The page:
EU countries' diplomats expect a special meeting on Friday (10 August) to end with a mass pull-out of EU ambassadors from Belarus.
The bad blood comes amid a worsening diplomatic dispute between Belarus and Sweden.
Belarus last Friday expelled the Swedish ambassador. Sweden later kicked out three Belarusian envoys. And Belarus on Wednesday expelled all remaining Swedish diplomats in Minsk.
"Recalling the EU ambassadors for consultations [to their home capitals] is the minimum that we can do. The situation has seriously escalated and this would be a natural step," one EU diplomatic contact said.
A source from another EU country noted: "The ball is in Sweden's court, but everybody wants to express solidarity with them."
He said further options include calling in all Belarus ambassadors in EU capitals for consultations "in order to give them a unified message" or even sending them all back to Minsk.
The EU reaction will be decided at a meeting of the Political and Security Committee, a club of senior EU diplomats, in Brussels on Friday.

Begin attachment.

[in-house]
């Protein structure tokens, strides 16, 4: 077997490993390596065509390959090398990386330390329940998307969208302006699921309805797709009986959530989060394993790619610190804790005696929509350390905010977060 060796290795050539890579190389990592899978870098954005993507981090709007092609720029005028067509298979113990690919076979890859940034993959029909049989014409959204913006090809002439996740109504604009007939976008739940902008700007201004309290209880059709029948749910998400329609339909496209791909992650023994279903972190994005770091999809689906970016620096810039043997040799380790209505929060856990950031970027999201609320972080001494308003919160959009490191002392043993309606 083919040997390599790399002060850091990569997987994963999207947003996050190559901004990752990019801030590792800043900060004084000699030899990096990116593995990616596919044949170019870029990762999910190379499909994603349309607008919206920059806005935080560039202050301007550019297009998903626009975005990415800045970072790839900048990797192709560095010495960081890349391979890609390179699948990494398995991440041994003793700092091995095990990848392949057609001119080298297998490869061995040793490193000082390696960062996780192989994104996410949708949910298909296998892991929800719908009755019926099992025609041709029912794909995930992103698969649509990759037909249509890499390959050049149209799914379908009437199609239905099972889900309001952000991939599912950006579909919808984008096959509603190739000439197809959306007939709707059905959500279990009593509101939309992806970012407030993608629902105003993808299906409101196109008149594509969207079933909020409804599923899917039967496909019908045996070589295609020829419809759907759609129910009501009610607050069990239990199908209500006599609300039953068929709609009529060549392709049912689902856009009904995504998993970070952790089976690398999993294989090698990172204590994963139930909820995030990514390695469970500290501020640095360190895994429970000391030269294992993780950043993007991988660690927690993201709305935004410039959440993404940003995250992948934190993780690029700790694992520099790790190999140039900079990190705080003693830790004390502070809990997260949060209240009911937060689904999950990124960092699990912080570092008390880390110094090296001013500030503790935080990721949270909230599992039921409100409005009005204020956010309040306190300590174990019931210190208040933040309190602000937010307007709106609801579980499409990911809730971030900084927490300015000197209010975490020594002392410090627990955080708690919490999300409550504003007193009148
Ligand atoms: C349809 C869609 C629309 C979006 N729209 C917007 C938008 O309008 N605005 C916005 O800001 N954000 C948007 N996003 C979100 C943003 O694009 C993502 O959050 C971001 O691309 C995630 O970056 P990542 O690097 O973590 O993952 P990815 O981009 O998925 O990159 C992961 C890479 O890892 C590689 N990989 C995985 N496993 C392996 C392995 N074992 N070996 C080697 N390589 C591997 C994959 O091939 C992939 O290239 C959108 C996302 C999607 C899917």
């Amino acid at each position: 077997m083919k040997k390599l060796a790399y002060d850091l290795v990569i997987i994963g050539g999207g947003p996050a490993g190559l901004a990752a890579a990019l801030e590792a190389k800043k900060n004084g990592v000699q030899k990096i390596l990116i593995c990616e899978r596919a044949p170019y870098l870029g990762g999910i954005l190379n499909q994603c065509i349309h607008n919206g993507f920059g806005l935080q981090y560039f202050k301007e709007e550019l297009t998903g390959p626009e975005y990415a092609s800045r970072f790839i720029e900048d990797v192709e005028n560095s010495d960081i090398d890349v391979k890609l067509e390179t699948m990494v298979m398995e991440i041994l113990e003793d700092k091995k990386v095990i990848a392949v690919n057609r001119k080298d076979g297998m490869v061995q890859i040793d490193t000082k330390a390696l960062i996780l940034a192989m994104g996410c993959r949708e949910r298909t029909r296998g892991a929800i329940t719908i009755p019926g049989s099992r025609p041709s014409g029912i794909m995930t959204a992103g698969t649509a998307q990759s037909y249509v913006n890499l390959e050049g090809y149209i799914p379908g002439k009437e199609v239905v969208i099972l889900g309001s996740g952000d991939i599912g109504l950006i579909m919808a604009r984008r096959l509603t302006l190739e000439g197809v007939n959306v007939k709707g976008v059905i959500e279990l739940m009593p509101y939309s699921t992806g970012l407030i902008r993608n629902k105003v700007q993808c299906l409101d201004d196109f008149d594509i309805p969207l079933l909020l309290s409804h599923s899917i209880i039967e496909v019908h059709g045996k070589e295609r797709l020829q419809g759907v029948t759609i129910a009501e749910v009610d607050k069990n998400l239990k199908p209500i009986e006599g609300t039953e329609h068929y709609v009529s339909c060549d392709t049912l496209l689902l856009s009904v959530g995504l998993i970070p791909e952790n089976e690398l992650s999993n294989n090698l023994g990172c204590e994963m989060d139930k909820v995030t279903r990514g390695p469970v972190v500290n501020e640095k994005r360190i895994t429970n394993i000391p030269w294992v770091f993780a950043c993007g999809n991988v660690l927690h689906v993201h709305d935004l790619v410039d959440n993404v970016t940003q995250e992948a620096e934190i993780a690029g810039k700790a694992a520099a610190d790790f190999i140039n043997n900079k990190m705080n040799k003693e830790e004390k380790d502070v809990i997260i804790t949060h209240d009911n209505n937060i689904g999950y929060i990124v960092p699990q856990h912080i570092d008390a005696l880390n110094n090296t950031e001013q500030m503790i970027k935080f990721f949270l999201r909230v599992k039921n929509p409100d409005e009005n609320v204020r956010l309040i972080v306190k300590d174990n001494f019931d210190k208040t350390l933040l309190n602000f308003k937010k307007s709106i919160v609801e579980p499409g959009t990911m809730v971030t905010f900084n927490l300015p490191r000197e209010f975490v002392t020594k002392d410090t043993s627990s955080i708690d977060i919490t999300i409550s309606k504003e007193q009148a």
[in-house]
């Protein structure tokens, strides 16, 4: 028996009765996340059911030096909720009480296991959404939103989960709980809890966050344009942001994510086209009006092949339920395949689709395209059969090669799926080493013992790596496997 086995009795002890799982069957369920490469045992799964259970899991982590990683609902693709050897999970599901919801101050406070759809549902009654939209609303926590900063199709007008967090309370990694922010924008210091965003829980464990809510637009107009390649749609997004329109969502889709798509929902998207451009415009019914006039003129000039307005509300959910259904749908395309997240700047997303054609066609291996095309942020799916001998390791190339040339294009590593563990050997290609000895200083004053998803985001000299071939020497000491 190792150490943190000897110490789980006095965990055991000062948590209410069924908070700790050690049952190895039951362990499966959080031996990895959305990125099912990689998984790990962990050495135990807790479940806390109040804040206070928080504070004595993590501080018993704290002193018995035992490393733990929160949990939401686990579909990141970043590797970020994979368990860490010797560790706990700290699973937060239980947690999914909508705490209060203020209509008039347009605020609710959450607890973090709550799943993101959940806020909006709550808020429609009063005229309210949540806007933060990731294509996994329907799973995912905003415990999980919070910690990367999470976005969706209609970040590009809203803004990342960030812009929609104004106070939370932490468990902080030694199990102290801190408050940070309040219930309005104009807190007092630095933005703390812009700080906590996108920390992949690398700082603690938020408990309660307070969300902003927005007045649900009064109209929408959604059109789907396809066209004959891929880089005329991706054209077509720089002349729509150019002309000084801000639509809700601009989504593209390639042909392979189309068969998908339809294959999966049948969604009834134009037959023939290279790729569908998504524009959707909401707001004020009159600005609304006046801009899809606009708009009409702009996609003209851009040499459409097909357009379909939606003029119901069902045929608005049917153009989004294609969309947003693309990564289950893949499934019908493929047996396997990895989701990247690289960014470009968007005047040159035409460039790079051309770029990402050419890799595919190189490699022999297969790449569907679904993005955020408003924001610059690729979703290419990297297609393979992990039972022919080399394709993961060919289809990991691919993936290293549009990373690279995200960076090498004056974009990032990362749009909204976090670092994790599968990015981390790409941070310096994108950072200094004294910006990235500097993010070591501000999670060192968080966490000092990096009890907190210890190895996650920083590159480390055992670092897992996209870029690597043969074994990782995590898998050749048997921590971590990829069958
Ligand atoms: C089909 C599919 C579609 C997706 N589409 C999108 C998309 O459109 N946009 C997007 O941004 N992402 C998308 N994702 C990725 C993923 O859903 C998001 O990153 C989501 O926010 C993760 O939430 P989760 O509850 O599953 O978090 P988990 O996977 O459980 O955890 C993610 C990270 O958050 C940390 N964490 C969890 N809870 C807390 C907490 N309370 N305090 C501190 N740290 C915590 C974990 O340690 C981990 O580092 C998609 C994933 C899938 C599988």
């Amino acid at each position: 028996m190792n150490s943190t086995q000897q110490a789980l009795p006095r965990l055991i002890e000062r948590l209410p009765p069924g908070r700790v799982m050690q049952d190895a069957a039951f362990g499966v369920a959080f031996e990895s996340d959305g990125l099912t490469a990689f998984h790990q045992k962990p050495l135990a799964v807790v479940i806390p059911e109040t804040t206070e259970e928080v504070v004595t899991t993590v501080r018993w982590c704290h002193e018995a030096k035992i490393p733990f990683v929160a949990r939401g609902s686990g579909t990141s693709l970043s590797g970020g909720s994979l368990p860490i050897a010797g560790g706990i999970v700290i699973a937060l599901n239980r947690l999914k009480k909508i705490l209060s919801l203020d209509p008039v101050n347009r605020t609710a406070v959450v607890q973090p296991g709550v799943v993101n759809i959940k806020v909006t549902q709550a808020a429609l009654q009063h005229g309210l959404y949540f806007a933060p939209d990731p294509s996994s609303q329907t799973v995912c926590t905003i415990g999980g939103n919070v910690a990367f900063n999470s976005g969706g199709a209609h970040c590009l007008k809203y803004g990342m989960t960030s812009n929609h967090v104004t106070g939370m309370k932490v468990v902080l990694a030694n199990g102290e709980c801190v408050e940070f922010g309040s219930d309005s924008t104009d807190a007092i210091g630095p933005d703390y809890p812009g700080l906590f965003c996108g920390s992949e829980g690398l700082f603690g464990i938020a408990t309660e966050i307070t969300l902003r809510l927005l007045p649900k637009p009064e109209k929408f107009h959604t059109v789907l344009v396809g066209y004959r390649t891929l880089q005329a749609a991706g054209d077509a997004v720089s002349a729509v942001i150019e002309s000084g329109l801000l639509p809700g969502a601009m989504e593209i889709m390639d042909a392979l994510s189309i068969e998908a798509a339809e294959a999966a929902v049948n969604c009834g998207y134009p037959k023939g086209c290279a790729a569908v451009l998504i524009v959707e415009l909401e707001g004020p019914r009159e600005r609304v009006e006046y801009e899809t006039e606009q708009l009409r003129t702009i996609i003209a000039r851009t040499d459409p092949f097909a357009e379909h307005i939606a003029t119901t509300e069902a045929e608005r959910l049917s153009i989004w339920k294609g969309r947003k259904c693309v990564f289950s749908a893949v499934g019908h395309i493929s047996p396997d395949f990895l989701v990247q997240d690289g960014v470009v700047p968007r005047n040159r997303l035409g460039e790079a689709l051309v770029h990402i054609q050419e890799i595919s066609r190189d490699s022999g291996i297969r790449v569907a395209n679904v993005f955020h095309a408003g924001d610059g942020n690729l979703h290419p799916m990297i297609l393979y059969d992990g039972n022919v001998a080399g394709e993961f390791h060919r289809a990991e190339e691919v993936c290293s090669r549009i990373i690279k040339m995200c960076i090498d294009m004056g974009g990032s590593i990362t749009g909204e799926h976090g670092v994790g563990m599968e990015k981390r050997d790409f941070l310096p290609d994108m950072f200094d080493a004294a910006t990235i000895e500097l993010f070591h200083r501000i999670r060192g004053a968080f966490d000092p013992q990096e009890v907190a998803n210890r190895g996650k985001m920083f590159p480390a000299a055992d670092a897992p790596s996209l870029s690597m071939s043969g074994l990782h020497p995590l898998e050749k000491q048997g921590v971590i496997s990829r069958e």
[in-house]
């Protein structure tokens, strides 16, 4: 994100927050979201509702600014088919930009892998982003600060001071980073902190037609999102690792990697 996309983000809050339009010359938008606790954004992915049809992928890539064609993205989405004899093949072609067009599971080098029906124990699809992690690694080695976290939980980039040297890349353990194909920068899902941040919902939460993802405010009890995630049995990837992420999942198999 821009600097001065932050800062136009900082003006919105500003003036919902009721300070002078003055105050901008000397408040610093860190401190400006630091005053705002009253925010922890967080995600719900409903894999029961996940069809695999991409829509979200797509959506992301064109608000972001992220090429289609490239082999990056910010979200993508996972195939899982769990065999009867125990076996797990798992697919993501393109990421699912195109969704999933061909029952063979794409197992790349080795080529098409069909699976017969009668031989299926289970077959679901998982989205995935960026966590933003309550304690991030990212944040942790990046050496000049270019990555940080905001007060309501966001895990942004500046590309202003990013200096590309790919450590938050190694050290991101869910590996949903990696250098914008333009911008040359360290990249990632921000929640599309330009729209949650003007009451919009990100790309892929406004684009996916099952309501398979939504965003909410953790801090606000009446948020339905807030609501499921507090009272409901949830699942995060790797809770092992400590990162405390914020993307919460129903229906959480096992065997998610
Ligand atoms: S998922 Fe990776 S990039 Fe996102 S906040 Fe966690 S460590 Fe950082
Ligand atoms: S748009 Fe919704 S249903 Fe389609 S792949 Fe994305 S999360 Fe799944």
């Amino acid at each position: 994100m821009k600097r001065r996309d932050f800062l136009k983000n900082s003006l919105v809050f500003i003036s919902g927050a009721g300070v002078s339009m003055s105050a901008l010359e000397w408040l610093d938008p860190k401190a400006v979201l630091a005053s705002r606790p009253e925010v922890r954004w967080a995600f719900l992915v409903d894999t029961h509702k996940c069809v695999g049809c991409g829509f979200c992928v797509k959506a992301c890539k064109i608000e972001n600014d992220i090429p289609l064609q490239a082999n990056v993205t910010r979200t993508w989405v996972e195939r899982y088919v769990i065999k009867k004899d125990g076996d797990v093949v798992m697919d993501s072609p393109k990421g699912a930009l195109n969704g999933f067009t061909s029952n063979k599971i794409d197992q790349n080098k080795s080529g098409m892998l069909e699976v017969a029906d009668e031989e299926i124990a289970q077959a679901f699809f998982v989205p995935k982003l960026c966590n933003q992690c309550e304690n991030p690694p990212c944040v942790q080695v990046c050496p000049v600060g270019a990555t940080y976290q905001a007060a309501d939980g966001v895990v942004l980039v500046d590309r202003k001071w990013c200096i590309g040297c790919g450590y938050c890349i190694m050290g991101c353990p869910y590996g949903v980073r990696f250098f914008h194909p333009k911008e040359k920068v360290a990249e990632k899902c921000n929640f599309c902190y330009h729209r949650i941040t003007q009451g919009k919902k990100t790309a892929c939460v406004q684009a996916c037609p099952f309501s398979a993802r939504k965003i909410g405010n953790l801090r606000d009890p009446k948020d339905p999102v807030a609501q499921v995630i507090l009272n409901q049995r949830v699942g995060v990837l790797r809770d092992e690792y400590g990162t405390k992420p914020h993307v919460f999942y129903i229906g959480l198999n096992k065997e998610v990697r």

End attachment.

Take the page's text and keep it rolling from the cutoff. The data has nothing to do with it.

Neither Sweden nor the EU External Action Service have put forward any proposals yet.
"This is not an issue just for Sweden. It [a mass EU pull-out] is not self-evident. We'll see what other countries suggest also," a Swedish foreign ministry spokesman told EUobserver.
It is unclear what all the fuss is about.
Swedish foreign minister Carl Bildt says his ambassador was expelled for promoting human rights. Belarus said he was destroying bilateral relations.
One EU diplomat described it as a form of propaganda: "The regime needs to have a strong external opposition, or to make a show that there is strong external opposition in order to keep a grip on the situation [inside Belarus]."
Popular opinion says it is because a Swedish advertising agency air-dropped teddy bears into Belarus last month to make fun of President Alexander Lukashenko.
Meanwhile, some EU foreign ministers are venting their spleens on Twitter.
"Sweden can be proud of its role championing HumanRights in Belarus," the UK's William Hague said on Wednesday. "Second that. EU must show solidarity," Poland's Radek Sikorski noted.